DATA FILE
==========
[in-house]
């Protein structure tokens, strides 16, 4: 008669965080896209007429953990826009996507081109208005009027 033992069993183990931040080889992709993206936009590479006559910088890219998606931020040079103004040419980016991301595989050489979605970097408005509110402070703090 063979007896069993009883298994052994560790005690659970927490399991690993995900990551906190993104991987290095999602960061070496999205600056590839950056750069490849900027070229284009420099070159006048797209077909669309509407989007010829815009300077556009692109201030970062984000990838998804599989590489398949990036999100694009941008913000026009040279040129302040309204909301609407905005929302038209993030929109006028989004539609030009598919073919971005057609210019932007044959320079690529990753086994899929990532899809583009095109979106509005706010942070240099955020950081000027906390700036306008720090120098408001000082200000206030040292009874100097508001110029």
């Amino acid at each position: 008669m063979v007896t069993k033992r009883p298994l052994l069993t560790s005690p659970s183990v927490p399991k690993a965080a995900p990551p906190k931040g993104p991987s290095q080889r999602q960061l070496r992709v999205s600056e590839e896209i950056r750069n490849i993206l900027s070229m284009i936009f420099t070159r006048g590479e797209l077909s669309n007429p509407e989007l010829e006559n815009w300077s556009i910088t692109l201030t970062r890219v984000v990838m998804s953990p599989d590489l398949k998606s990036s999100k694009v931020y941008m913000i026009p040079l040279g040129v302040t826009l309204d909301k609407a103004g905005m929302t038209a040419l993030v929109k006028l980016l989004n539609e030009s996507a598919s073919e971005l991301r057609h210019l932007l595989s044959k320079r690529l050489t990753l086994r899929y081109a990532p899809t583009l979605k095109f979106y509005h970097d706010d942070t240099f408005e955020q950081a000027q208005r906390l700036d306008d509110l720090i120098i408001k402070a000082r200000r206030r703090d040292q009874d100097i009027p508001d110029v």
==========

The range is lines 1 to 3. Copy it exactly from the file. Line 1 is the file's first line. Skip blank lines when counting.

[in-house]
């Protein structure tokens, strides 16, 4: 008669965080896209007429953990826009996507081109208005009027 033992069993183990931040080889992709993206936009590479006559910088890219998606931020040079103004040419980016991301595989050489979605970097408005509110402070703090 063979007896069993009883298994052994560790005690659970927490399991690993995900990551906190993104991987290095999602960061070496999205600056590839950056750069490849900027070229284009420099070159006048797209077909669309509407989007010829815009300077556009692109201030970062984000990838998804599989590489398949990036999100694009941008913000026009040279040129302040309204909301609407905005929302038209993030929109006028989004539609030009598919073919971005057609210019932007044959320079690529990753086994899929990532899809583009095109979106509005706010942070240099955020950081000027906390700036306008720090120098408001000082200000206030040292009874100097508001110029």
């Amino acid at each position: 008669m063979v007896t069993k033992r009883p298994l052994l069993t560790s005690p659970s183990v927490p399991k690993a965080a995900p990551p906190k931040g993104p991987s290095q080889r999602q960061l070496r992709v999205s600056e590839e896209i950056r750069n490849i993206l900027s070229m284009i936009f420099t070159r006048g590479e797209l077909s669309n007429p509407e989007l010829e006559n815009w300077s556009i910088t692109l201030t970062r890219v984000v990838m998804s953990p599989d590489l398949k998606s990036s999100k694009v931020y941008m913000i026009p040079l040279g040129v302040t826009l309204d909301k609407a103004g905005m929302t038209a040419l993030v929109k006028l980016l989004n539609e030009s996507a598919s073919e971005l991301r057609h210019l932007l595989s044959k320079r690529l050489t990753l086994r899929y081109a990532p899809t583009l979605k095109f979106y509005h970097d706010d942070t240099f408005e955020q950081a000027q208005r906390l700036d306008d509110l720090i120098i408001k402070a000082r200000r206030r703090d040292q009874d100097i009027p508001d110029v």